Taiwan’s consumer price index (CPI) for December dropped 1 percent from the previous month, but was up 1.4 percent for the year, mainly because of a spike in food prices, government statistics showed Thursday.
This represented the highest annual increase in inflation in nearly four years, according to the Directorate General of Budget, Accounting and Statistics (DGBAS).
Food prices rose by 5.24 percent for the year, the biggest increase since an 8.55 percent increase in 2008.
The DGBAS said the main factor driving the increase in food prices was a hike in the prices of fruits and vegetables.
Fruit prices increased 18.81 percent, while vegetable prices jumped 22.45 percent in 2016, both the highest in nearly 11 years. The previous high was recorded in 2005 when fruit and vegetable prices rose 19.31 percent and 29.34 percent.
For 2016 as a whole, the CPI increased by 1.4 percent, with core inflation, which excludes fruits, vegetables and energy, rising 0.84 percent, the DGBAS said.
The CPI dropped 1 percent in December from the previous month mainly because of good weather during the vegetable harvest season and year-end promotional sales of clothing. However, that fall was partially offset by fuel and fruit price hikes.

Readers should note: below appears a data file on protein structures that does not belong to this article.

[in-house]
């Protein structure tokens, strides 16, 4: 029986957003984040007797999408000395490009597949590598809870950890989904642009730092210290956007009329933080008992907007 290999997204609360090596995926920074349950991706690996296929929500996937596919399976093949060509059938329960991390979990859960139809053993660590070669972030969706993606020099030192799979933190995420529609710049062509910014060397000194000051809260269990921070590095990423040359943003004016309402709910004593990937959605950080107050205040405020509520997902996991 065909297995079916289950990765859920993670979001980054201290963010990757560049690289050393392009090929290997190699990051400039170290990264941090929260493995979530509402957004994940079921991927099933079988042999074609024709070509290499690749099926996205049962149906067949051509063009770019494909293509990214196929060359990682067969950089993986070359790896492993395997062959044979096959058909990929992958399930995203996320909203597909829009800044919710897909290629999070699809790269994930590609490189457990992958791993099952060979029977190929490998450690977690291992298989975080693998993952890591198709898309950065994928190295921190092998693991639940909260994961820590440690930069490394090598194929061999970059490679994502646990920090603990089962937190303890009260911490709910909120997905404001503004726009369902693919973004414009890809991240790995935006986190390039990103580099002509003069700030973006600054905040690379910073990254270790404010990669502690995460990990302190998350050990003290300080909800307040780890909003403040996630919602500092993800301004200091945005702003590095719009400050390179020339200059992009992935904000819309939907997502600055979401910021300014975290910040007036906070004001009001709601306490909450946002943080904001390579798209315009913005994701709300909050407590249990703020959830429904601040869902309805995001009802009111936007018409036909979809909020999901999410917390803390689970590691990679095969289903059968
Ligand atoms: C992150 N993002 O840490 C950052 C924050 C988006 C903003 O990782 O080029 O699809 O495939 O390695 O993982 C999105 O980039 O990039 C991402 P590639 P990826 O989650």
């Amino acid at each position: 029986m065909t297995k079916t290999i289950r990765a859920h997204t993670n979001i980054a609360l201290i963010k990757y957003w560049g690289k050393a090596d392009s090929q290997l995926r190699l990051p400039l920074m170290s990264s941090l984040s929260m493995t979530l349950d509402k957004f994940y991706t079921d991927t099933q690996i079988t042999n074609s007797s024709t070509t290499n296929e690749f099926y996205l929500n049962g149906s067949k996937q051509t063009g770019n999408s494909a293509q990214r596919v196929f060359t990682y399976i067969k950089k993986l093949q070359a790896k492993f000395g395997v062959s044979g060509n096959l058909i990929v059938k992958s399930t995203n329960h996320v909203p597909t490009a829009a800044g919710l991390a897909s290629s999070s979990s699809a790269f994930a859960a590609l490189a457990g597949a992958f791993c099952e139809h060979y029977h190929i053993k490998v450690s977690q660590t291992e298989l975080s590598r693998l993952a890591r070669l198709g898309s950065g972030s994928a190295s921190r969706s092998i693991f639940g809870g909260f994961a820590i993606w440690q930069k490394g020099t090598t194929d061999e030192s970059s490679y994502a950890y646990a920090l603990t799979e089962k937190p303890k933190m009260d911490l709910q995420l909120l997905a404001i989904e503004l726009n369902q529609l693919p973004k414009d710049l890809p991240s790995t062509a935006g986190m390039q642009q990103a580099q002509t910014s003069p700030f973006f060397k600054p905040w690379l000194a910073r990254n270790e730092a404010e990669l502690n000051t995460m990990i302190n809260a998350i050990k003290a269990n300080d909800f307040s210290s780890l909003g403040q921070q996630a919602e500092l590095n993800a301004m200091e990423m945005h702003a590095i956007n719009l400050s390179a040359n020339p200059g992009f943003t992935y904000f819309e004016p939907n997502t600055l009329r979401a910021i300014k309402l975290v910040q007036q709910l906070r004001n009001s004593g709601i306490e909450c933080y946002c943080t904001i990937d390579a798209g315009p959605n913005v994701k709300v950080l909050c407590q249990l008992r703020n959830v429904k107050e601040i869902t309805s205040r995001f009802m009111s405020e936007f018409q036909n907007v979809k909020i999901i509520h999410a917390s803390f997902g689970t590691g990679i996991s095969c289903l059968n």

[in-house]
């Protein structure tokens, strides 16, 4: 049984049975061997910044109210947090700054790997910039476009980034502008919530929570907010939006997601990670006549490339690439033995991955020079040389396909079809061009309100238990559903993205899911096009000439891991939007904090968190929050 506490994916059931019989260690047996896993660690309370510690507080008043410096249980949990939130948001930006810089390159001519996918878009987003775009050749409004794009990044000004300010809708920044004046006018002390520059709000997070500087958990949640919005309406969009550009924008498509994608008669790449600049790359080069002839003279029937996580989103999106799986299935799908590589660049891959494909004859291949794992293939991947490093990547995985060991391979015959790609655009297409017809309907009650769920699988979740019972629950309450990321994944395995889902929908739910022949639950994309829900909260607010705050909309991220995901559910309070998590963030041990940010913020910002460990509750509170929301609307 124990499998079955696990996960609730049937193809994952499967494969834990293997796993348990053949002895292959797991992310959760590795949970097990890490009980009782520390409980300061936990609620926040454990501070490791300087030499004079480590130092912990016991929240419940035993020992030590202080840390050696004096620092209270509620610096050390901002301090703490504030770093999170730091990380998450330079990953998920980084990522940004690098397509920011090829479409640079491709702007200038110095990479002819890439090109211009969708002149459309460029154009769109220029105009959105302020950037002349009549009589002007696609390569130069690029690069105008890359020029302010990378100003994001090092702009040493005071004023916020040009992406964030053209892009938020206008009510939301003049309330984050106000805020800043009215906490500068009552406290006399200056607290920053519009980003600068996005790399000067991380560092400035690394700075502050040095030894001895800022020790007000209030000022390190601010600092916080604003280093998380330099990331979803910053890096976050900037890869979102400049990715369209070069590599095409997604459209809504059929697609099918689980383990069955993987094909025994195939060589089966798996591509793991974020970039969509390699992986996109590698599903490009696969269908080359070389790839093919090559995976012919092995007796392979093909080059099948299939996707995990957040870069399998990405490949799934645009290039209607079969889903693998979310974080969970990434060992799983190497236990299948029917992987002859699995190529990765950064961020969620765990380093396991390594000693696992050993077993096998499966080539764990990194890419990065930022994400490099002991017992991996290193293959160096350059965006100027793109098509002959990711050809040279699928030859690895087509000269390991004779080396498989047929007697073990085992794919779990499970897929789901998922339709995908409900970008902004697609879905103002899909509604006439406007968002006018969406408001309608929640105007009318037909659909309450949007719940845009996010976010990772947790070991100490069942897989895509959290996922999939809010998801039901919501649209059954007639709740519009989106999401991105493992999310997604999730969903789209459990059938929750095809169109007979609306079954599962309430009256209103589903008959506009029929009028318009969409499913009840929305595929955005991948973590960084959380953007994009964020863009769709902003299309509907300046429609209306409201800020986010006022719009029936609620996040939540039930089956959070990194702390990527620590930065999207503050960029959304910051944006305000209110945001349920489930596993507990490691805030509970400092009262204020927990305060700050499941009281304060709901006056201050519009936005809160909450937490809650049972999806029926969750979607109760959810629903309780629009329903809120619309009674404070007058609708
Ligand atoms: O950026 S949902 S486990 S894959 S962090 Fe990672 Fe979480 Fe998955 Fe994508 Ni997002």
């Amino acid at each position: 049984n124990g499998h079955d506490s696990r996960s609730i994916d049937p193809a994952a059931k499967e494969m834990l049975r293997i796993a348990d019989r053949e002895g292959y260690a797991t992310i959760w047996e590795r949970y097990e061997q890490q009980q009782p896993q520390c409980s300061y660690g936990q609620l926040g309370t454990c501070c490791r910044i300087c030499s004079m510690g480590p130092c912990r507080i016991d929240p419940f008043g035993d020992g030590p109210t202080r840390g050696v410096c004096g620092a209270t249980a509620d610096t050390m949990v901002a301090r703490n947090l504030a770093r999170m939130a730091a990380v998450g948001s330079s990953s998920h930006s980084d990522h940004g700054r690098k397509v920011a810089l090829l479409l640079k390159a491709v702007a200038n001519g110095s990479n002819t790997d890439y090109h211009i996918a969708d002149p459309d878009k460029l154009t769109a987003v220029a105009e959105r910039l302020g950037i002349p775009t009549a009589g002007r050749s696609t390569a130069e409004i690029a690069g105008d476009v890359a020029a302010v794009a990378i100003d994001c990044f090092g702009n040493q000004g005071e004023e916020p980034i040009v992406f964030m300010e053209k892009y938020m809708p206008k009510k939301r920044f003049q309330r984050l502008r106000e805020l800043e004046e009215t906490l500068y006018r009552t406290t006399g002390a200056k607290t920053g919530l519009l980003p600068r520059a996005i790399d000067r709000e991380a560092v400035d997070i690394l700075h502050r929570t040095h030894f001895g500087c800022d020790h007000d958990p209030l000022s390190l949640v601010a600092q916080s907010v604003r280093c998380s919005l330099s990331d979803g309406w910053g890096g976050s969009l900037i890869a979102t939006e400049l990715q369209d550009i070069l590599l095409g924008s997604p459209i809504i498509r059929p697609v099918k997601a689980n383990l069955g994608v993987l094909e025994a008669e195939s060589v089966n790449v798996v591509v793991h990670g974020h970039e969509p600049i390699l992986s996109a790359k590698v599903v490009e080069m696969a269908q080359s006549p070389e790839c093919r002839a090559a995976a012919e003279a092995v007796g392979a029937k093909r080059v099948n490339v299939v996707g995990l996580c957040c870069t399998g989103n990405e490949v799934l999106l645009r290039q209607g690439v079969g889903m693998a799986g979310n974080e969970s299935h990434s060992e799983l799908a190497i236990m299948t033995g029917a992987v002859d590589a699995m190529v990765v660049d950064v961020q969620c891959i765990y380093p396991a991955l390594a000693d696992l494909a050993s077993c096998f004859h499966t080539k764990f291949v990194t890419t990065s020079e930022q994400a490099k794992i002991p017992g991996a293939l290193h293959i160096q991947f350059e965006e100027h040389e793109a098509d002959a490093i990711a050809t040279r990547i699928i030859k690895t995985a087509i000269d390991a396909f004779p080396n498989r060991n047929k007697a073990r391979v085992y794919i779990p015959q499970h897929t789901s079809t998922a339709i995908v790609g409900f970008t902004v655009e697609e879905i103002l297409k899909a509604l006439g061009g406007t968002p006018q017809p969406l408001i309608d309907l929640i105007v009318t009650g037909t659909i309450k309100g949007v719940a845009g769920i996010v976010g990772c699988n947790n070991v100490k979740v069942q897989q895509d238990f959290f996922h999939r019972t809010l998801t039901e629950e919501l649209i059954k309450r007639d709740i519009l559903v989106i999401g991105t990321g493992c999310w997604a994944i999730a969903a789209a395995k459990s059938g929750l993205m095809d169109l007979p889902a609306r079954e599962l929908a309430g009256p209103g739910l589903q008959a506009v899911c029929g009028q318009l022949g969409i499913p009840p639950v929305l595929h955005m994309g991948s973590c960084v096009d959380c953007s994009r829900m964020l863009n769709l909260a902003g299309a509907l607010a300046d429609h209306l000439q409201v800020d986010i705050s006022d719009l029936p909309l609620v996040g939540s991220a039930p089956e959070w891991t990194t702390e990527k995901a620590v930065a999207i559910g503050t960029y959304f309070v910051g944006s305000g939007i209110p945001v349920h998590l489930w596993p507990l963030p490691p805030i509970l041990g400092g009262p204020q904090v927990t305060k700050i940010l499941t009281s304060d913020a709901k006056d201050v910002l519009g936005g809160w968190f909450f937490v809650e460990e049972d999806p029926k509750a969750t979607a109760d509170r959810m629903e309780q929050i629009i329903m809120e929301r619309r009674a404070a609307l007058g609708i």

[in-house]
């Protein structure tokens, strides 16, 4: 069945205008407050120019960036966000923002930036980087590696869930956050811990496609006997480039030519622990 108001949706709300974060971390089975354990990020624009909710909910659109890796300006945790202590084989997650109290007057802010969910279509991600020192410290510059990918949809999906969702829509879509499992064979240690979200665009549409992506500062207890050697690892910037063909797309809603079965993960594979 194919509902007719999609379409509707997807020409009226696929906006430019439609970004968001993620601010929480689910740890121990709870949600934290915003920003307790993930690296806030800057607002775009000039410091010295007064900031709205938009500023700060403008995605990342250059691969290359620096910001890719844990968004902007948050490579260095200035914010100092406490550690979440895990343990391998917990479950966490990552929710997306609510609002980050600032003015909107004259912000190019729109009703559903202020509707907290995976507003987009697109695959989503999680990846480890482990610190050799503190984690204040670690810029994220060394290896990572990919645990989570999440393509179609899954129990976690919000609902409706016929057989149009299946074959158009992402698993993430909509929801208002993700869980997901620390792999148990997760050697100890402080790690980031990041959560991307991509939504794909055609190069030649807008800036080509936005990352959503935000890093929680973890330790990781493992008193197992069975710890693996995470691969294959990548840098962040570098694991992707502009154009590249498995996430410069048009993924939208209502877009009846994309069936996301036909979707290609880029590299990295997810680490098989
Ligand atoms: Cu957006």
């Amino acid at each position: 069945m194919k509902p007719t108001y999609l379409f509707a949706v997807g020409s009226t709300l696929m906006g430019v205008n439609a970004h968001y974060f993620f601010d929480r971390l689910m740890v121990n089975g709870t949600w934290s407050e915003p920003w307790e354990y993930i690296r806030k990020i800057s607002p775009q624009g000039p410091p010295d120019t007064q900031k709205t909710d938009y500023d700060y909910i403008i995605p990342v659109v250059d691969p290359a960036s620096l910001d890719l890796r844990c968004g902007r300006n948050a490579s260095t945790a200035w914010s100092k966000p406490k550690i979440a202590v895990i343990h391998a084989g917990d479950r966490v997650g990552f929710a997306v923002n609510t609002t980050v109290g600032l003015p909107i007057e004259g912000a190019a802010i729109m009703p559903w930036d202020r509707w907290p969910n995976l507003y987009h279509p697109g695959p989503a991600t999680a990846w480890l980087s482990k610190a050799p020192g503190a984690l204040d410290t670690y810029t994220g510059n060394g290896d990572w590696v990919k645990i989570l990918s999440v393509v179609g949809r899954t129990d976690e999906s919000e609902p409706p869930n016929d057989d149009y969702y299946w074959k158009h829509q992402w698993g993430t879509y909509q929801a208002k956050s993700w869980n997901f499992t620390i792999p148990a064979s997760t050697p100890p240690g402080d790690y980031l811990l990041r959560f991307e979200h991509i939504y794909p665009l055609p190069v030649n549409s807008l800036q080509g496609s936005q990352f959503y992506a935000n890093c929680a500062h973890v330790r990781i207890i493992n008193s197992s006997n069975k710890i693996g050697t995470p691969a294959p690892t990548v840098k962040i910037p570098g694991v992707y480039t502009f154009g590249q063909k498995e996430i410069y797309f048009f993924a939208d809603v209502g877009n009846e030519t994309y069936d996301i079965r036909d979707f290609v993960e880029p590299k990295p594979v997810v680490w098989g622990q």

December’s CPI was 1.7 percent higher than the same month last year because fruit, vegetable, fishery products, processed food, meat and fuel prices were higher, as was the cost of dining out and water rates.
However, that increase was partially offset by the lower cost of eggs, fuel, consumer electronic products and telecommunication rates.
The DGBAS also said that the implementation of the new work rules on vacation days and a 40-hour work week could increase inflationary pressure on consumer prices, predicting an increase of 0.3 percentage points in the CPI year-on-year.
Source: Focus Taiwan News Channel